August 20, 2010 by wcobserver
He’s reinvented himself a number of times and most would not even know his company exists along Hwy. 71 in West Fork. But people quietly seek him out; his reputation brings customers to his door for high-end custom iron work.
In a 5000 square-foot sheet-metal building, Stephen Marquardt and two craftsmen transform large pieces of iron into works of art just north of McKnight’s Wrecker Service on Centennial Avenue. The shop is neat as a pin, but the work-in-progress shows that the space has been anything but idle.
He and his crew are currently building a custom iron gate for an art collector in Johnson. Ironically, the gate’s iron was most recently considered an eyesore and was the center of a sheriff’s office investigation. Marquardt and his crew recently salvaged the iron from a private bridge that had washed into the White River several years ago just south of West Fork. When the salvage was almost complete, it was stolen and sold in Springdale before it was returned to him. A large piece of the I-beam, rusted and full of large bolts lies on the floor in the front of the shop. It is a deep contrast to the shiny silver gate that is beginning to take shape as an art form at the back of the shop.
Marquardt is part artist, blacksmith, engineer, project manager and Buddhist. His nearly 30-year career in custom ironworks has taken several twists and turns, but has survived by reinventing his niche while staying true to his vision and insisting on perfection.
“My goal from the very beginning was to do the best work I possibly could do,” Marquardt said. “Do every project like it’s going to the White House.”
He says his shop logs in three to four times the hours more than a lot of shops would on a project. He points to the custom gate and says he noticed a “very little error,” but had it ripped out and restarted.
“We want them (clients) to be thrilled. Whatever they thought, we want them to get something better,” he said.
This shop is actually a smaller version of a bigger operation he ran for 20 years in Fayetteville, Great Southern Metals. At its height, it employed as many as 32 people. In younger years, Marquardt, now 60, traveled and held several different jobs; several life interruptions kept him from finishing a college degree.
“The biggest disadvantage is I was interested in everything,” Marquardt said. “I was more of an adventurer, not one to concentrate on any one thing.” But he was attracted to manufacturing and intrigued by the number of problems to be solved to produce something. “I had ideas about order and how to do things efficiently,” he said.
In 1982, he was working for his brother, who had a blacksmith shop in St Paul, Arkansas. His brother sold his blacksmithing shop that year, leaving Marquardt to figure out what his next adventure would be. He said he had “a primeval interest in the stuff itself,” referring to iron. He opened his own company that year, Great Southern Metals.
“I actually knew very little about it,” he said. Marquardt says much of his success can be attributed to hiring talented people. He honed his craft and offerings and created projects that ranged from custom French reproduction grand staircases and furniture to gates, like the one on the eleventh floor of the Sears Tower in Chicago. He’s even built 7200 “soviet-style” tricycles.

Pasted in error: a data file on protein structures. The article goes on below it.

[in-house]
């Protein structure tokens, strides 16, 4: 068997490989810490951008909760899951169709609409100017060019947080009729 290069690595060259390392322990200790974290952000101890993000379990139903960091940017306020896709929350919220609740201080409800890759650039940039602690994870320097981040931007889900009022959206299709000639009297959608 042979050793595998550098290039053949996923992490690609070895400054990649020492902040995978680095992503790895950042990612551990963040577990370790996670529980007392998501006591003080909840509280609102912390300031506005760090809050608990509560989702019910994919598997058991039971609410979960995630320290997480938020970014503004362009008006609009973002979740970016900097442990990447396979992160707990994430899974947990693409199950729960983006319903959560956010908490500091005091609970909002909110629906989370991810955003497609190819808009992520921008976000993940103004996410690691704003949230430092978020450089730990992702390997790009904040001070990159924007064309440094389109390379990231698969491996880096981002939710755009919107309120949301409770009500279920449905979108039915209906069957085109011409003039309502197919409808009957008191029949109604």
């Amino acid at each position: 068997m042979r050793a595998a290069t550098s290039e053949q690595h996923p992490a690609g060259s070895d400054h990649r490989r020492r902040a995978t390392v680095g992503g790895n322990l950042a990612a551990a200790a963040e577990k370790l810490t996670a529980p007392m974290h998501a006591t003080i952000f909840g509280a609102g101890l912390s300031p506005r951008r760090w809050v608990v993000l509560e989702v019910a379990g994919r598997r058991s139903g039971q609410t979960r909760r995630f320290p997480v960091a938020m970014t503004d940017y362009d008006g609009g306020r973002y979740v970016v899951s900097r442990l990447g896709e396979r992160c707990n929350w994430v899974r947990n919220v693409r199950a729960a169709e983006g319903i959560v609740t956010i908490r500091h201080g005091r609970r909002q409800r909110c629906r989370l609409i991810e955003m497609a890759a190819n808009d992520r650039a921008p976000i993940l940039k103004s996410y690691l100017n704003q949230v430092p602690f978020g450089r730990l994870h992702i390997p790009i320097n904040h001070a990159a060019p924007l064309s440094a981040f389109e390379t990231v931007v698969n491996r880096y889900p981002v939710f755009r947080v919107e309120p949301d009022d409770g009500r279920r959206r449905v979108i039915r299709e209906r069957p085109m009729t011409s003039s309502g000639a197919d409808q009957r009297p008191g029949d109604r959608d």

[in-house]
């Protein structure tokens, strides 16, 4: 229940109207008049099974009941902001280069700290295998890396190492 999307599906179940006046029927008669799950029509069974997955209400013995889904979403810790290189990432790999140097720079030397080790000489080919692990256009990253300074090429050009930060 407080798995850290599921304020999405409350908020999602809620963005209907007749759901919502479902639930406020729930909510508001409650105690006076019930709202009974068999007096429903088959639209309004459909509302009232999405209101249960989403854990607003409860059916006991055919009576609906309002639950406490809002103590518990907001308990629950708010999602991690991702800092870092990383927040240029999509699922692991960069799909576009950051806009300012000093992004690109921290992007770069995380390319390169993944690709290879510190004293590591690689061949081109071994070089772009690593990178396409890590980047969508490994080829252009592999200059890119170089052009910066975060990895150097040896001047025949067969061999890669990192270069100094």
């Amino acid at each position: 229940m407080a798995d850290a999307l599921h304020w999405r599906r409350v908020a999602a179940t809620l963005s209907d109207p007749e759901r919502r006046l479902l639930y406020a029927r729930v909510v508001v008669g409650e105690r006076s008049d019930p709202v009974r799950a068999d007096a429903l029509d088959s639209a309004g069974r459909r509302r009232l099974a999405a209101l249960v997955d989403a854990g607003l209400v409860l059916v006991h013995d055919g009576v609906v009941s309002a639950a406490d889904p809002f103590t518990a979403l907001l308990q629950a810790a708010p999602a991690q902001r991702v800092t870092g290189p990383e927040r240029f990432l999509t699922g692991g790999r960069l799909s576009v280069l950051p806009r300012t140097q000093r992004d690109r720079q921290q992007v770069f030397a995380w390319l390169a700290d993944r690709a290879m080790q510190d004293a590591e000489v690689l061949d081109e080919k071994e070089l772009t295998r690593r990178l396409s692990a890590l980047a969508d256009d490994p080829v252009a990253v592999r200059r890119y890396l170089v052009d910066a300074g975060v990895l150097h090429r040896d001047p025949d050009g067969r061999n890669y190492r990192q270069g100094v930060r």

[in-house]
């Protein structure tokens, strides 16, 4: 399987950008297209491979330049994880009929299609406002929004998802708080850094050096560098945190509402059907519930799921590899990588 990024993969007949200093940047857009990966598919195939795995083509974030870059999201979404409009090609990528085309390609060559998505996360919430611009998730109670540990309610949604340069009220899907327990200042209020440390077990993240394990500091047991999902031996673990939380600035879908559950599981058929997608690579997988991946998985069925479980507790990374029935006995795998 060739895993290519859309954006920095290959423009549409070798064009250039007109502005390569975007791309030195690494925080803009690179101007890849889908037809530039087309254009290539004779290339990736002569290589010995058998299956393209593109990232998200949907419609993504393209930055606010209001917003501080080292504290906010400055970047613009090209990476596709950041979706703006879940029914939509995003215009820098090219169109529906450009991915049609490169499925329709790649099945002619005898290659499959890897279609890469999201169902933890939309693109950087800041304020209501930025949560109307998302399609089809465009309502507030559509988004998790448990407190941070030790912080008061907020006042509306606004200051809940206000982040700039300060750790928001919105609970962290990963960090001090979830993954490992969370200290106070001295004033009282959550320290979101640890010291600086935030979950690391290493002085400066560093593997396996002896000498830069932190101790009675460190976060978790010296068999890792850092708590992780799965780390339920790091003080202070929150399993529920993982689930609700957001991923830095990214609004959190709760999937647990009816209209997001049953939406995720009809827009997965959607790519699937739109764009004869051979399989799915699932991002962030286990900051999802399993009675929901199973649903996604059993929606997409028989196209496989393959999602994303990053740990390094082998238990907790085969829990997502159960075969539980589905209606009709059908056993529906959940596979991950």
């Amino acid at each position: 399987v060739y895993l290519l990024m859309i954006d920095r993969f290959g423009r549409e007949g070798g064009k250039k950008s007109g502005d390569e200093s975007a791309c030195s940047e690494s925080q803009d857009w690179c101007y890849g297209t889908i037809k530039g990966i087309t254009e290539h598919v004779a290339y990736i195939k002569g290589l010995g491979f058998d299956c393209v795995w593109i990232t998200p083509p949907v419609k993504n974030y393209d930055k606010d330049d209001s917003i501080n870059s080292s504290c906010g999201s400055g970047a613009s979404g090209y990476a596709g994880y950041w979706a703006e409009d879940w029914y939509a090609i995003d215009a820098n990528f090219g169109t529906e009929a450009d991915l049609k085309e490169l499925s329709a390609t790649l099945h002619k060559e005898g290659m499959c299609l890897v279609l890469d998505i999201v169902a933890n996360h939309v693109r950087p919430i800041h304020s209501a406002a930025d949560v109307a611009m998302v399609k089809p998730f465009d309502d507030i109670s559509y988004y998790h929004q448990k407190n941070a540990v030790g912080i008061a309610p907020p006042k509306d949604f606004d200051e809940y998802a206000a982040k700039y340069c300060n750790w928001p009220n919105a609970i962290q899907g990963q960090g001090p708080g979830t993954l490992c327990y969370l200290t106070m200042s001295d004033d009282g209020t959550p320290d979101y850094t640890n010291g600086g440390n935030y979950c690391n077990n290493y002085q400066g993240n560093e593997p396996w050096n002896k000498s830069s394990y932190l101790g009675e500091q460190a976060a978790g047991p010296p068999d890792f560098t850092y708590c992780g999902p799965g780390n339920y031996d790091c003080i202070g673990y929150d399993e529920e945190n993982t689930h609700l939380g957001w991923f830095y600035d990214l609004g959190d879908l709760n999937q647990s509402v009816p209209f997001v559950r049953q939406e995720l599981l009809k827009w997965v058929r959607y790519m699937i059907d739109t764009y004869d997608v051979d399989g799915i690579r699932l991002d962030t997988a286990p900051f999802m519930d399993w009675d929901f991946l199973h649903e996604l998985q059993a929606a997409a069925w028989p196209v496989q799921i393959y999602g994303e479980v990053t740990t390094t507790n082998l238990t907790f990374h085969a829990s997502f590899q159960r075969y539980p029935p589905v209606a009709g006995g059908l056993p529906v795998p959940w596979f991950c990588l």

But his business quickly became focused on creating a line of custom lighting fixtures for a lighting store in Dallas. He and the store’s owner designed 130 different custom fixtures and it soon became about 75 percent of Great Southern Metals’ revenue. In 1999, the invasion of inexpensive Chinese knock-offs of the duo’s designs, brought demise to not only Marquardt’s business, but the lighting store with 280 employees as well.
Marquardt exited the iron works world, but found himself slowly lured back into the business when his sister asked him to create a gate for her ranch near Tulsa about five years ago. Gradually, he says people have heard he’s back to work and his business has grown, largely through word-of-mouth.
“Just as we were starting to take off, the recession hit,” Marquardt said. He says business has grown a little bit every year, despite the recession. He says he’s borrowed no money and that his size has enabled him to grow.
In his shop with cavernous ceilings, Marquardt works shoulder to shoulder with Donovan Tippet of West Fork and Jake Sellers of Lincoln.
“My guys are cream of the crop,” he says. He describes Tippet as “an artist, a blacksmith with very high training.” He says that Sellers describes himself as a “redneck”, but “he’s smart as hell…he absorbs everything and is a very fast learner.”
Around the shop, a series of architectural panels are propped up. The sculpture-like work will soon become part of a ceiling grid for a retail store on the Fayetteville Square and will be used to hang merchandise, according to Marquardt.
The hard, cold, iron is a contrast to the soft-spoken Marquardt who studies Buddhism and meditation and spends hours at a time in the woods observing birds and wild flowers. He has no television and lives quietly east of Winslow. His life, as his work, portrays a man on a journey. He doesn’t seem to be worried about where he’s going, but seems sure he’s on his way.